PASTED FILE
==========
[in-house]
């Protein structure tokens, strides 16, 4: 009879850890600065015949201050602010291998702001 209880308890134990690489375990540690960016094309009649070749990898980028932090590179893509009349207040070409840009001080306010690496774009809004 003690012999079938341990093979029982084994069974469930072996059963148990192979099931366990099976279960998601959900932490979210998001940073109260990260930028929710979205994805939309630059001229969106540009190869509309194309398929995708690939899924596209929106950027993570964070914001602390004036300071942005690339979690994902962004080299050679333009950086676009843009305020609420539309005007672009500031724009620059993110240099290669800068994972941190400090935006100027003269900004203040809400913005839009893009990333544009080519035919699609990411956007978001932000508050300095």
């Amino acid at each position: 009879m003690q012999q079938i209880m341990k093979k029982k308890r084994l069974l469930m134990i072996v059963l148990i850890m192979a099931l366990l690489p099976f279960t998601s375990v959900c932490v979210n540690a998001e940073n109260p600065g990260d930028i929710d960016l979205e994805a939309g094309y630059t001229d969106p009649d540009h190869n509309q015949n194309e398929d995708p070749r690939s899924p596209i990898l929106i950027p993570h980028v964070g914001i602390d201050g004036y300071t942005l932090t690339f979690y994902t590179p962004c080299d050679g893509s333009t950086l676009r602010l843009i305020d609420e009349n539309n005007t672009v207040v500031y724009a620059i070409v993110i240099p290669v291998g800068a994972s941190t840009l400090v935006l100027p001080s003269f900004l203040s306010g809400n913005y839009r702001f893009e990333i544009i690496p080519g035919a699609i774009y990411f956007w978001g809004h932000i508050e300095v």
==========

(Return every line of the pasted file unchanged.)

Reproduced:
[in-house]
């Protein structure tokens, strides 16, 4: 009879850890600065015949201050602010291998702001 209880308890134990690489375990540690960016094309009649070749990898980028932090590179893509009349207040070409840009001080306010690496774009809004 003690012999079938341990093979029982084994069974469930072996059963148990192979099931366990099976279960998601959900932490979210998001940073109260990260930028929710979205994805939309630059001229969106540009190869509309194309398929995708690939899924596209929106950027993570964070914001602390004036300071942005690339979690994902962004080299050679333009950086676009843009305020609420539309005007672009500031724009620059993110240099290669800068994972941190400090935006100027003269900004203040809400913005839009893009990333544009080519035919699609990411956007978001932000508050300095």
């Amino acid at each position: 009879m003690q012999q079938i209880m341990k093979k029982k308890r084994l069974l469930m134990i072996v059963l148990i850890m192979a099931l366990l690489p099976f279960t998601s375990v959900c932490v979210n540690a998001e940073n109260p600065g990260d930028i929710d960016l979205e994805a939309g094309y630059t001229d969106p009649d540009h190869n509309q015949n194309e398929d995708p070749r690939s899924p596209i990898l929106i950027p993570h980028v964070g914001i602390d201050g004036y300071t942005l932090t690339f979690y994902t590179p962004c080299d050679g893509s333009t950086l676009r602010l843009i305020d609420e009349n539309n005007t672009v207040v500031y724009a620059i070409v993110i240099p290669v291998g800068a994972s941190t840009l400090v935006l100027p001080s003269f900004l203040s306010g809400n913005y839009r702001f893009e990333i544009i690496p080519g035919a699609i774009y990411f956007w978001g809004h932000i508050e300095v």